Last week I attended the ECOO (educational Computing Organization of Ontario) conference, titled “Learning in the Now Century”. It was a wonderful event – I have lots of new tools I am eager to try out, and lots and LOTS of information I am still trying to parse.
One of the themes that carried through the keynotes, and echoed by many of the presentations, is the level of technology and the pace of change. During the panel discussion, Jaime Casap of Google pointed out that “the worst technology today’s students will ever know is the iPad 1. It’s their Commodore 64″. And look how far we have advanced in the last two years.
We are only just into the second decade of the 21st century. Look how far we have come in a decade. Now can anyone predict, with any kind of certainty, what we will have available to us in the next decade? Because that’s what today’s kindergarteners will be using in high school, and today’s high schoolers will be using in the workforce.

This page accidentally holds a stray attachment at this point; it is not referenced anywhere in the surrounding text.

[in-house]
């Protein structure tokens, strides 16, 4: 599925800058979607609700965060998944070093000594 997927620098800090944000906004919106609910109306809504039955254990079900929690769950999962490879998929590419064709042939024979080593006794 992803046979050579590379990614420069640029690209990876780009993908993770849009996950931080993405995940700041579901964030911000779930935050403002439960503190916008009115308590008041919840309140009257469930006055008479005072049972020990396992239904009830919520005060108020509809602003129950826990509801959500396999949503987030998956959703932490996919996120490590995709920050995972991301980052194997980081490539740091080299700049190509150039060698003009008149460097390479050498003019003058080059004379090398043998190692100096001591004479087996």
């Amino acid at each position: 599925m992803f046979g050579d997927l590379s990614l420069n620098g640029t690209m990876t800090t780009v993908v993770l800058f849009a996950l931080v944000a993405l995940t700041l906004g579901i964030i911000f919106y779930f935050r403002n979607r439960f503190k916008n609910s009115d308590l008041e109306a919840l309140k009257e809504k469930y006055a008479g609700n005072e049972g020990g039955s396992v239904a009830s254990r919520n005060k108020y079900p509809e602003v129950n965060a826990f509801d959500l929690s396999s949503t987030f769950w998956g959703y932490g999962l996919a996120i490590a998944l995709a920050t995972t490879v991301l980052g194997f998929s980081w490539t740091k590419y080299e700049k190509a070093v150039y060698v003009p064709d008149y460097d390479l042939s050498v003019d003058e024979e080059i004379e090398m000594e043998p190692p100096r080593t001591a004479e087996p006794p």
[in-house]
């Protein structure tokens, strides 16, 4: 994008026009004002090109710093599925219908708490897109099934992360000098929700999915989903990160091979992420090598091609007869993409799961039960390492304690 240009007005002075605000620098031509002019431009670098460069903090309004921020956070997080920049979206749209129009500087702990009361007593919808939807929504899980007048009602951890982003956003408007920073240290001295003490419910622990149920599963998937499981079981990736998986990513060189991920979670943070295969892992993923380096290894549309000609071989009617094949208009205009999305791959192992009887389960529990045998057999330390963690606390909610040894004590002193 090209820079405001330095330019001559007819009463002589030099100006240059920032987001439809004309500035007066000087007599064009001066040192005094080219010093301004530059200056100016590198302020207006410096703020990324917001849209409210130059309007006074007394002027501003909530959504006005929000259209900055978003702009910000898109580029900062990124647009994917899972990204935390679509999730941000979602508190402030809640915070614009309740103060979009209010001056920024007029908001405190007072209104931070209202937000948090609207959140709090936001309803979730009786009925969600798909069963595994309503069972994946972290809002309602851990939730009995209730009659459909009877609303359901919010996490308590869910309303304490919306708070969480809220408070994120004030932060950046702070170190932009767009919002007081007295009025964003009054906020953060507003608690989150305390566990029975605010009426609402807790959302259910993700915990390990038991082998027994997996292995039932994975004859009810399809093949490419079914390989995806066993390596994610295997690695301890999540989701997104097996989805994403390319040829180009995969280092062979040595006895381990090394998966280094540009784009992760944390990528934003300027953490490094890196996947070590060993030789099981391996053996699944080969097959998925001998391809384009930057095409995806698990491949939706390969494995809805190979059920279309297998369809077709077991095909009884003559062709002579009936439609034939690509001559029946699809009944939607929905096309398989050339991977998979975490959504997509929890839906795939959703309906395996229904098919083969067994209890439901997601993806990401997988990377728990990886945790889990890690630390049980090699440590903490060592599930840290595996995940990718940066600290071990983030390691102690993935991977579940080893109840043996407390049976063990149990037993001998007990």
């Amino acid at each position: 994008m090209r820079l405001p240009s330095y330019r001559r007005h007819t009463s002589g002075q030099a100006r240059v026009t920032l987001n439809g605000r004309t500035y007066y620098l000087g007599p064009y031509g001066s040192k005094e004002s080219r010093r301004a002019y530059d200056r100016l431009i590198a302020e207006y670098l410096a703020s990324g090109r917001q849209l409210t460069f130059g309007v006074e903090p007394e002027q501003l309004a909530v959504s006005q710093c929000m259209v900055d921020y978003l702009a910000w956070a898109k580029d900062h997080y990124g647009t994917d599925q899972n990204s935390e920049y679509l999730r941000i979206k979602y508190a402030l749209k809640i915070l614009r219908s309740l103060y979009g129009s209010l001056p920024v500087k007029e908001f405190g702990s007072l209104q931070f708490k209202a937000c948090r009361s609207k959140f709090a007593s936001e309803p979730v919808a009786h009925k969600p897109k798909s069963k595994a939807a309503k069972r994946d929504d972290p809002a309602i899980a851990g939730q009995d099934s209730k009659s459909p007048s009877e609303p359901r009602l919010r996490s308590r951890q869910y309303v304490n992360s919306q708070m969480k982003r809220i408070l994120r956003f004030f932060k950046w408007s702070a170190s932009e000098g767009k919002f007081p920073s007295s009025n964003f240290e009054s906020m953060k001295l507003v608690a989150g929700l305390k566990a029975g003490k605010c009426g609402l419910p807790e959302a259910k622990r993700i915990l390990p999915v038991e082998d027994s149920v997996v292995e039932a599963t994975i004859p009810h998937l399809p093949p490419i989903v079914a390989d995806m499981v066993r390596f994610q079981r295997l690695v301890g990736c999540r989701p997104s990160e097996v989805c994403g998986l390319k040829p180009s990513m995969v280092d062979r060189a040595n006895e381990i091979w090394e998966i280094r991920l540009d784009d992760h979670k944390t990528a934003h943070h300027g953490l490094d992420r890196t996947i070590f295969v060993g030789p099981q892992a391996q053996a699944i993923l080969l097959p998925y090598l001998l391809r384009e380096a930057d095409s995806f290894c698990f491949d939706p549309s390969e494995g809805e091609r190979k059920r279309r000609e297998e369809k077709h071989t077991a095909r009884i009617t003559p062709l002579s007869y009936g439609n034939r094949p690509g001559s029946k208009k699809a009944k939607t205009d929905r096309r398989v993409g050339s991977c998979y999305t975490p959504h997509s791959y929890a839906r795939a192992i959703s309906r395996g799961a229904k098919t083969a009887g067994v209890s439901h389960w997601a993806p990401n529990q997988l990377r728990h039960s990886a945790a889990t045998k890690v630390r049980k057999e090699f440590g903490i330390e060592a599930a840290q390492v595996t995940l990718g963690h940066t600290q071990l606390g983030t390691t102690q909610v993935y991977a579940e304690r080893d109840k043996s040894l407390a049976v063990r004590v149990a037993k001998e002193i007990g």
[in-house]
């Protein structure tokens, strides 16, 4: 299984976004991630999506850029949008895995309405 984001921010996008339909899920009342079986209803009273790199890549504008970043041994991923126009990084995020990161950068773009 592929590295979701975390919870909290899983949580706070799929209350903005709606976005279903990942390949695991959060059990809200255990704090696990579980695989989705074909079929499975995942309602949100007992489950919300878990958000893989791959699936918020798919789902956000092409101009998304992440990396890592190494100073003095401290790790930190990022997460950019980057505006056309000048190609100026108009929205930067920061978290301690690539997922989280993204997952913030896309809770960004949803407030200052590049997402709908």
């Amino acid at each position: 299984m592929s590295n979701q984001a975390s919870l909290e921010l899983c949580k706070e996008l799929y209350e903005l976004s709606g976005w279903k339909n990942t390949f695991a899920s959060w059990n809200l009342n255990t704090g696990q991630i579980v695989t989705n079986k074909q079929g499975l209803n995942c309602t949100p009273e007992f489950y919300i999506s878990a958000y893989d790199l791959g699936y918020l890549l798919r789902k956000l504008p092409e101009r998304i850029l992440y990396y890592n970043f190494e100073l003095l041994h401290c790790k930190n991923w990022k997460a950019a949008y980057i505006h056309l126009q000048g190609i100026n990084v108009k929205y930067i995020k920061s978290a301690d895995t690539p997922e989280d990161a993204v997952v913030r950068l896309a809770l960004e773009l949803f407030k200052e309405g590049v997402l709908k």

One of the points John Seely Brown made during his talk was that context is becoming at least as important as content, and probably more so. I think I need to really wrap my brain around that. In my subject area there is a lot of content – that is, there is a lot of factual information that must be leveraged in order to answer questions and solve problems. The question for me, I think, is how much, and what, of that information is actually necessary to know, and how much need only be findable? And how much of the takeaway from a course should be content, and how much context? And how can we best achieve the goal of preparing our students for a world we can’t predict?
Of course, I don’t have any answers to these questions. I just think they need to be repeated out loud.
You can watch Nora Young’s keynote address here: http://ecoo.org/blog/2012/10/26/ecoo12-nora-young-keynote/
and John Seely Brown’s here: http://ecoo.org/blog/2012/10/26/ecoo12-john-seely-brown-keynote/